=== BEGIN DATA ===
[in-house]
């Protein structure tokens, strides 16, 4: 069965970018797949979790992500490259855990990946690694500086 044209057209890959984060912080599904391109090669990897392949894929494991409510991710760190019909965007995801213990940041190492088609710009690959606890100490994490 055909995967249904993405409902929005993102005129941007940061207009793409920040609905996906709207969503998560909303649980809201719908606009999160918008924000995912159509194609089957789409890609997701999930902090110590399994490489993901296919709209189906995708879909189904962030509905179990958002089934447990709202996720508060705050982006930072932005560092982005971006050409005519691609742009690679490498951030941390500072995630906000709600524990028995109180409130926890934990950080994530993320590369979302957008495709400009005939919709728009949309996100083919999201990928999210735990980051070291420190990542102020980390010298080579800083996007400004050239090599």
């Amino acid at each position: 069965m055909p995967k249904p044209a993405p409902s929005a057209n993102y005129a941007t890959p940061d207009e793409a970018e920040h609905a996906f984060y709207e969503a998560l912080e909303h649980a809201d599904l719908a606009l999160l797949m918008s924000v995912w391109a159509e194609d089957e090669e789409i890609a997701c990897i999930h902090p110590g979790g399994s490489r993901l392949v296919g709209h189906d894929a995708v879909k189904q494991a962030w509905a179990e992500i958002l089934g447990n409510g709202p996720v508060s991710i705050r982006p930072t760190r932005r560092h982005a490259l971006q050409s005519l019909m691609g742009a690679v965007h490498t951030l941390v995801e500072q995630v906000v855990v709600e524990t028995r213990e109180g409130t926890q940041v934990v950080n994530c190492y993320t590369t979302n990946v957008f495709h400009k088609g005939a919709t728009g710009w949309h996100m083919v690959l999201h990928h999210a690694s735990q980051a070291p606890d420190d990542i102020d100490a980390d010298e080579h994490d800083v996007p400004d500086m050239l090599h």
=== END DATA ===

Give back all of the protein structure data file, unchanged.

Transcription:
[in-house]
């Protein structure tokens, strides 16, 4: 069965970018797949979790992500490259855990990946690694500086 044209057209890959984060912080599904391109090669990897392949894929494991409510991710760190019909965007995801213990940041190492088609710009690959606890100490994490 055909995967249904993405409902929005993102005129941007940061207009793409920040609905996906709207969503998560909303649980809201719908606009999160918008924000995912159509194609089957789409890609997701999930902090110590399994490489993901296919709209189906995708879909189904962030509905179990958002089934447990709202996720508060705050982006930072932005560092982005971006050409005519691609742009690679490498951030941390500072995630906000709600524990028995109180409130926890934990950080994530993320590369979302957008495709400009005939919709728009949309996100083919999201990928999210735990980051070291420190990542102020980390010298080579800083996007400004050239090599």
């Amino acid at each position: 069965m055909p995967k249904p044209a993405p409902s929005a057209n993102y005129a941007t890959p940061d207009e793409a970018e920040h609905a996906f984060y709207e969503a998560l912080e909303h649980a809201d599904l719908a606009l999160l797949m918008s924000v995912w391109a159509e194609d089957e090669e789409i890609a997701c990897i999930h902090p110590g979790g399994s490489r993901l392949v296919g709209h189906d894929a995708v879909k189904q494991a962030w509905a179990e992500i958002l089934g447990n409510g709202p996720v508060s991710i705050r982006p930072t760190r932005r560092h982005a490259l971006q050409s005519l019909m691609g742009a690679v965007h490498t951030l941390v995801e500072q995630v906000v855990v709600e524990t028995r213990e109180g409130t926890q940041v934990v950080n994530c190492y993320t590369t979302n990946v957008f495709h400009k088609g005939a919709t728009g710009w949309h996100m083919v690959l999201h990928h999210a690694s735990q980051a070291p606890d420190d990542i102020d100490a980390d010298e080579h994490d800083v996007p400004d500086m050239l090599h």